All EU countries have submitted the necessary information in order to receive their free carbon allowances and are now waiting on the European Commission to approve their requests.
A document released by the commission late on Monday showed that Bulgaria handed in an estimate of its 2013 free permit requirement and was the final nation to do so.
This is the last step needed from member states, after they first had to hand in a national allocation table (NATs) detailing their request for permits in phase III of the EU emissions trading system (ETS).
Although the commission document did not recognise Italy as having completed all required steps, the Italian government confirmed to ICIS last week that it had submitted all necessary information to the commission in January.
Thirteen countries – making up 58% of the 887m free allowances available – are now waiting for the commission to approve their requests before the nations can begin handing out the permits (see table). This includes Germany, the nation with the largest appeal at 173m EU allowances (EUAs).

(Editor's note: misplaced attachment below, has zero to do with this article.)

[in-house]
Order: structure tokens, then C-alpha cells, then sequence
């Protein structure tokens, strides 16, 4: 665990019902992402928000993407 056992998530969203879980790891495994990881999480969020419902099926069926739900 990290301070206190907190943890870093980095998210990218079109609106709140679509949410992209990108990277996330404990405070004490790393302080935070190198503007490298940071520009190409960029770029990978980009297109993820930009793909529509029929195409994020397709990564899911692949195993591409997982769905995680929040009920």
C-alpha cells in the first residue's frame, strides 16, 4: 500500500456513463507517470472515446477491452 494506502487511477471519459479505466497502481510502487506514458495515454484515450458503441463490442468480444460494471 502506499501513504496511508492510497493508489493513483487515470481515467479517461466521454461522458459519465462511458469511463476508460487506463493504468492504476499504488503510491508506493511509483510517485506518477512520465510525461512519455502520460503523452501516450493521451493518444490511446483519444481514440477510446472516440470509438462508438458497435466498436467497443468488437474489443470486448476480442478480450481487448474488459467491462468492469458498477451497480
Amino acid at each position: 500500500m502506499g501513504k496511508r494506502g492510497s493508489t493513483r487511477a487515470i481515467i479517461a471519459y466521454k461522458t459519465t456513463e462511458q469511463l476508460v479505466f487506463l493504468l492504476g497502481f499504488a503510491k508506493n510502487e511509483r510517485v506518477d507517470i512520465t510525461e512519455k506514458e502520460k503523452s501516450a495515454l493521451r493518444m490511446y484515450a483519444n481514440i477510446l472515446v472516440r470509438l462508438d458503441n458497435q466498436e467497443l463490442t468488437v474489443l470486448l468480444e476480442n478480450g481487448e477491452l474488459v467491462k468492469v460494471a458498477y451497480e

The EU body usually provides an update on the free allocation at the start of each week.
However, “an ad hoc update is scheduled to be released in the coming days following the adoption of the next set of Commission decisions”, a statement from the commission said on Monday.
Austria, the Czech Republic, Denmark, France, Greece, Hungary, Ireland, Latvia, Lithuania, the Netherlands, Portugal, Solvakia, Sweden and the UK have been given the go-ahead to receive their free permits already. Ben Lee